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80-year-old Islamic Scholar Relates Islamís Violent History ó Gets Thrown in Prison

Selwyn Duke

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Woke Western governments and Islamic regimes may seem like oil and water, but if there’s one thing they agree on it’s that the Sharia law standard forbidding criticism of Islam should be enforced. Ergo, hate-speech laws in the West — and the plight that befell an octogenarian scholar in the Mideast.

As Jihad Watch reported:

An 80-year-old Egyptian Islamic reformist scholar was jailed for telling the truth that Islam was spread by conquest, as obvious as truth is. Ahmed Abdo Maher was being “Islamophobic” in the view of those who judged his case. They found him guilty of “contempt of Islam,” which in the view of Islamic supremacists everywhere is really what “Islamophobia” is. Closer to our neck of the woods, the Toronto District School Board defined “Islamophobia” to be “fear, prejudice, hatred or dislike directed against Islam or Muslims, or towards Islamic politics or culture.” This restrictive definition was supported by the National Council of Canadian Muslims (formerly CAIR-CAN).


“One of Maher’s chief ‘crimes’ is his view on the seventh- and eighth-century Arab conquests — a view based on a close and correct reading of both Muslim and non-Muslim sources: that Arabs conquerors invaded non-Muslim regions — specifically the Middle East, North Africa, and Spain — and engaged in atrocity after atrocity; that, while ‘spreading Islam’ was the motive Islamic later historiography attributed to the Arabs, their true actions belied a lust for rape and rapine; and that they overthrew and supplanted much more advanced societies, to the region’s lasting regret,” wrote author and Islamic history expert Raymond Ibrahim, providing more detail on Thursday.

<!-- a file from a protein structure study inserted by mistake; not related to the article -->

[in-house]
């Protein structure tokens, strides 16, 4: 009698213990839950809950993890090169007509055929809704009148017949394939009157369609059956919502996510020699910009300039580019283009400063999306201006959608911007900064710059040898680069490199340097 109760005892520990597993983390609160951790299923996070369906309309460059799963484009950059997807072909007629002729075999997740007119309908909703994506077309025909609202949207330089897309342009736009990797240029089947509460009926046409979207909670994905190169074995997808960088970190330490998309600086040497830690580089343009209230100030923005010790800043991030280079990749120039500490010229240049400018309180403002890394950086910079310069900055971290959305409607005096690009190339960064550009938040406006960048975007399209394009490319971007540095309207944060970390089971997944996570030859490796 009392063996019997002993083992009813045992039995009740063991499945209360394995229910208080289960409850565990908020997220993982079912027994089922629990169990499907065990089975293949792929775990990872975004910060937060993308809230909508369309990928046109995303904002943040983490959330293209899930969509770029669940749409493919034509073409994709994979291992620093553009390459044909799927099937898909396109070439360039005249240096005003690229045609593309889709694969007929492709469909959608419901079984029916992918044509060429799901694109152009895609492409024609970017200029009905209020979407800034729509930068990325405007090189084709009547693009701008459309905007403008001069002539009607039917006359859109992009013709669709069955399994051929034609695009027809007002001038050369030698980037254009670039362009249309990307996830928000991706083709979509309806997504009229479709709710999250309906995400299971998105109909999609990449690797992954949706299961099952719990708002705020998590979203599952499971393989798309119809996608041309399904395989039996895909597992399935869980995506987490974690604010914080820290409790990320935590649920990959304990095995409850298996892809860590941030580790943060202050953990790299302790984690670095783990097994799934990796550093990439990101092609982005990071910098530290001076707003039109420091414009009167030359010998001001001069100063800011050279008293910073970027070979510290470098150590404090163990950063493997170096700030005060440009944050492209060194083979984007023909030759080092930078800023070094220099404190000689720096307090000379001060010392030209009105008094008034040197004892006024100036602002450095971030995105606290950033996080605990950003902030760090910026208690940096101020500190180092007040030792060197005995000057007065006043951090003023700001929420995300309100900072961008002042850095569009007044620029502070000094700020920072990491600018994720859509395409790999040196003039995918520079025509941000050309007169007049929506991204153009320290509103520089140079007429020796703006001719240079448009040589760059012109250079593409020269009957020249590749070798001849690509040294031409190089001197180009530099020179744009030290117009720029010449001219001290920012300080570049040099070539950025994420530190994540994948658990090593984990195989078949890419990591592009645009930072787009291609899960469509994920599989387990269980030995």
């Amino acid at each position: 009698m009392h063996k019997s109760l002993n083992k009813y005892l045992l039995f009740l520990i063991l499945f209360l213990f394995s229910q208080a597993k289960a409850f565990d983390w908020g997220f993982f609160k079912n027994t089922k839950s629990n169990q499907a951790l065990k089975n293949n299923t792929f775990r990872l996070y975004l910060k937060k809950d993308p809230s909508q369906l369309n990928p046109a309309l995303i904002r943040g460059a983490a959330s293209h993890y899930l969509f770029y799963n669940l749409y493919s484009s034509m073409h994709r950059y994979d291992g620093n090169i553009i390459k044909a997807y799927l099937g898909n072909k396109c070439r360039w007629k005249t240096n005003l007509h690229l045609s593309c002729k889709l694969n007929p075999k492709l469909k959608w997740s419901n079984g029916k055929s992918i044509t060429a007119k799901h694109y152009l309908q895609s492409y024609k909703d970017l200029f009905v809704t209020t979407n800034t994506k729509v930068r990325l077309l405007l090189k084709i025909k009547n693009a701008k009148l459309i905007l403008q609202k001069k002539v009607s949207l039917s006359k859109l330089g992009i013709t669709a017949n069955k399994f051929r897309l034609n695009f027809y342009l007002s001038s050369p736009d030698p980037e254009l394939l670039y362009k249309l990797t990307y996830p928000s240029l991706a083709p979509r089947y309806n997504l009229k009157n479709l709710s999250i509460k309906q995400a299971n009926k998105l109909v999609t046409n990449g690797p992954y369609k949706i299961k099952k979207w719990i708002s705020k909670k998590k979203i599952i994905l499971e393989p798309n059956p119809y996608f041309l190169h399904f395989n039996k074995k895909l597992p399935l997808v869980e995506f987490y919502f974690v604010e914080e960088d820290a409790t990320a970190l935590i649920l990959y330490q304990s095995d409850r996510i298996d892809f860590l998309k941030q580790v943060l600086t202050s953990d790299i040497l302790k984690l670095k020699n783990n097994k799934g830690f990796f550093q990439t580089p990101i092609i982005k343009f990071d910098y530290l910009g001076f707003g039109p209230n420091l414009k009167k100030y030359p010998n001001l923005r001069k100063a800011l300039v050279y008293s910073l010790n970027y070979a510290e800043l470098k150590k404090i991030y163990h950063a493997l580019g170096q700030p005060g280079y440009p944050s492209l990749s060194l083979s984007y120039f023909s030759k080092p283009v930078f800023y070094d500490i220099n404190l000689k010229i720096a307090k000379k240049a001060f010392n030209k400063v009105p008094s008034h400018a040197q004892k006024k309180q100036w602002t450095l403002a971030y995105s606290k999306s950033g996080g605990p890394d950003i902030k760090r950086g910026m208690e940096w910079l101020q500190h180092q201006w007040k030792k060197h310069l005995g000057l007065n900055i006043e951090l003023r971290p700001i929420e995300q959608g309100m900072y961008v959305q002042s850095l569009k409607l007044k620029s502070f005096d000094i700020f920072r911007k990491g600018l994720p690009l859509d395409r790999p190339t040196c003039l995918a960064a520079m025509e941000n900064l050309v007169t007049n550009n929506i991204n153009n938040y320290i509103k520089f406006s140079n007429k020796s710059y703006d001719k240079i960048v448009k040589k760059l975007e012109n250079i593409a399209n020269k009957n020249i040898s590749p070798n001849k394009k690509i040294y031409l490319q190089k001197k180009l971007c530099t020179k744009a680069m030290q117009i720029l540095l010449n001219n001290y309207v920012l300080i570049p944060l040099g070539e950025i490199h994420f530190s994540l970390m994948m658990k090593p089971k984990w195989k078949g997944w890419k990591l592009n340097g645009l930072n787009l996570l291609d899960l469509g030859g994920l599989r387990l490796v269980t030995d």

As The New Arab had put it in a November report, “Maher claimed in many of his speeches, writings, and TV appearances, that the early Islamic conquests were ‘military invasions’, and called on Egypt’s top Islamic institution — Al-Azhar — to apologise on behalf of the Prophet Muhammad’s companions who led the raids.”